so there's two units of flow left.

So there's this one edge up top with two units of flow, and

then there's this additional edge going the opposite direction

representing the five units of flow that can be still be cancelled.

And so we do that also for all the other edges of the graph, and

this gives us the residual network.

5:16

So if we look at what this does to our previous example, we have this graph,

we route flow like this.

Now we can't add to it directly,

but if you look at the residual network, we're actually going to have

an edge going back in the opposite direction from each of these.

5:44

Okay, so given a network g and a flow f, any flow g on the residual

graph it turns out can be added to f to get a new flow on the original graph.

So, the point is that if you have

flow along this edge in the same direction that you had in the original graph,

that's saying, you should add that much flow along that edge.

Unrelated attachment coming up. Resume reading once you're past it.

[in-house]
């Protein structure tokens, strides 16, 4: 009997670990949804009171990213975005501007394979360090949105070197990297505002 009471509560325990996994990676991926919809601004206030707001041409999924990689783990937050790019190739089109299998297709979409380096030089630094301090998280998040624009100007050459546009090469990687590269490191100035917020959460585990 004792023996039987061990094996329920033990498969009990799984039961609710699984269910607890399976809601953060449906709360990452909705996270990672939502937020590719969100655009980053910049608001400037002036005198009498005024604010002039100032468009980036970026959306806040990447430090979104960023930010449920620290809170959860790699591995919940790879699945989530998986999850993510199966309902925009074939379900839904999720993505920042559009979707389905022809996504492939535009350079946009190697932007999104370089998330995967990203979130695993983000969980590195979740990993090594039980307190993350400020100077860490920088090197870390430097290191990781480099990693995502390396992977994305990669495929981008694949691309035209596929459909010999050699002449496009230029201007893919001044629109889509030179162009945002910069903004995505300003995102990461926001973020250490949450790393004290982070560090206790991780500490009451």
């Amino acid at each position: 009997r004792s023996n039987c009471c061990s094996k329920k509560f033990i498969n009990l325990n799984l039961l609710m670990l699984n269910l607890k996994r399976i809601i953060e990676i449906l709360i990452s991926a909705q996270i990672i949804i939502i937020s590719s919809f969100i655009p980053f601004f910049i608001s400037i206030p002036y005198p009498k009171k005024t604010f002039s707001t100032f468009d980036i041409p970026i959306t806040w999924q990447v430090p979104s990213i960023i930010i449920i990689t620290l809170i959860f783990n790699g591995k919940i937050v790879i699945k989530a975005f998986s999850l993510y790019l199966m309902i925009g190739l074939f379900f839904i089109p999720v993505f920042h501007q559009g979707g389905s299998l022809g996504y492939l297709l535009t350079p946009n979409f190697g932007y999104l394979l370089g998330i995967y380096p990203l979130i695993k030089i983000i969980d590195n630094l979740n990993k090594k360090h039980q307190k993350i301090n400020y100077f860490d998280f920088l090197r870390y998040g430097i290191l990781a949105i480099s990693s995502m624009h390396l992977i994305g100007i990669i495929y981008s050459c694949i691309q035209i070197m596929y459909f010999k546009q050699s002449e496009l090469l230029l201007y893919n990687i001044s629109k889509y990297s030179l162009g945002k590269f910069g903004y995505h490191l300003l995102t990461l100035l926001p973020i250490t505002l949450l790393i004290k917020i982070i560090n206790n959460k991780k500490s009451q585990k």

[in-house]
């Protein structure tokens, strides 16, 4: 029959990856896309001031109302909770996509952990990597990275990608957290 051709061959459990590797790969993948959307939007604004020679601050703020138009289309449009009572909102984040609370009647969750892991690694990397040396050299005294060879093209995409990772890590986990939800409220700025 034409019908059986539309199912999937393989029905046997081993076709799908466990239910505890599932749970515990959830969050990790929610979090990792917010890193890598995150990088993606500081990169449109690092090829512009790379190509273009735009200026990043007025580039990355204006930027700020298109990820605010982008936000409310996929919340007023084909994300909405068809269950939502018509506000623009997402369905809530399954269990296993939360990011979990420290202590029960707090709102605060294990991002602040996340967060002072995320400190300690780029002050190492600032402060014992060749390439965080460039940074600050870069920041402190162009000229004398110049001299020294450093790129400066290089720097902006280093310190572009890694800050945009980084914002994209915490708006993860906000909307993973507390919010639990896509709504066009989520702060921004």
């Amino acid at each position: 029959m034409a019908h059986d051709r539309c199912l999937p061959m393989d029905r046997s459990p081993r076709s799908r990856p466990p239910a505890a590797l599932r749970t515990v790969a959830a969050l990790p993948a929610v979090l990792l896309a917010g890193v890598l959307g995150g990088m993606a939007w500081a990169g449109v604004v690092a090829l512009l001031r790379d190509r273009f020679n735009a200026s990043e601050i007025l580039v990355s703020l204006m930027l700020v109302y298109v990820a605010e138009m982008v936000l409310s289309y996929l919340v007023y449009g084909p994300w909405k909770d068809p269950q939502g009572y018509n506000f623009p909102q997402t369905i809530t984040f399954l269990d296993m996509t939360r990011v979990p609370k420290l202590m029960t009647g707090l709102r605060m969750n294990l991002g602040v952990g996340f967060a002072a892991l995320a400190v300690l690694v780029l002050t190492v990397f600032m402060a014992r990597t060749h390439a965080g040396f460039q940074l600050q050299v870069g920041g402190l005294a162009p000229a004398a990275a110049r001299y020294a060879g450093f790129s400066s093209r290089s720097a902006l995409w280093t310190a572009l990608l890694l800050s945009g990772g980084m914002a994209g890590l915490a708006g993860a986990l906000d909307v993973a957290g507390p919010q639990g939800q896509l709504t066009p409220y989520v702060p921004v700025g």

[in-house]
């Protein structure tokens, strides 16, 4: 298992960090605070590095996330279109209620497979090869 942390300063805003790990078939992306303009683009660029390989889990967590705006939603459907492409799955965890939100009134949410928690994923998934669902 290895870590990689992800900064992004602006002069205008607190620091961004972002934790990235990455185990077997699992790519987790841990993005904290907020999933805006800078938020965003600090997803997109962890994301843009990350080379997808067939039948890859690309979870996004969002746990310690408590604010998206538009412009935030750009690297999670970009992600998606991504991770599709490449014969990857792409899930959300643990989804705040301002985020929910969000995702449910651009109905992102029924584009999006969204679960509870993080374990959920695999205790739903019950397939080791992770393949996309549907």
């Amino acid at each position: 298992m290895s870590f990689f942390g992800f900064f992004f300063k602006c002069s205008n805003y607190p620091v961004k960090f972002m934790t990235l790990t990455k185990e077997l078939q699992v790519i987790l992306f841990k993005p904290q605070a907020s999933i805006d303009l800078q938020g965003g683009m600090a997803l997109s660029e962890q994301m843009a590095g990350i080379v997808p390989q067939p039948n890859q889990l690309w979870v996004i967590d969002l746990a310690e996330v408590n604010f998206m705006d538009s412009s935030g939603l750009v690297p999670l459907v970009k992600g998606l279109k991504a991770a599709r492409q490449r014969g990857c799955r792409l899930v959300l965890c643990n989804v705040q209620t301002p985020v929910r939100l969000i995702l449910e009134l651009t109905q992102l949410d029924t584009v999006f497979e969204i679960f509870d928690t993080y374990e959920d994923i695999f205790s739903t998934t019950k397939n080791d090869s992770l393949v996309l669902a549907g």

6:09

However, if you got flow sort of in one of these opposite direction pointing edges,

that's saying that that much stuff should be cancelled

From the flow that you had before along that edge.

So just to make it clear, let's look at this problem.

So we have a network with a flow on it, f this upper left corner.

Down below it we show what the residual network is corresponding to that flow.

Now in the upper right we have a flow, little g, for the residual network.

6:41

And the question is if we want to compute the sum of the flows,

f plus g, what is the flow of f plus g

along this highlighted edge from source to.

Well, what do we get?

The original flow along that edge was two,

we need to add the flow of g along that same edge.

That's four extra units of flow and

we need to subtract off the flow in the canceling direction, so that's plus four

minus two, That's a total of four units of flow from S to T in the residual.

And you can compute the other edges and

yes, f + g does give you a valid flow for the original map work.

7:24

In fact, the theorem is as follows, if you have a graph G and a flow f and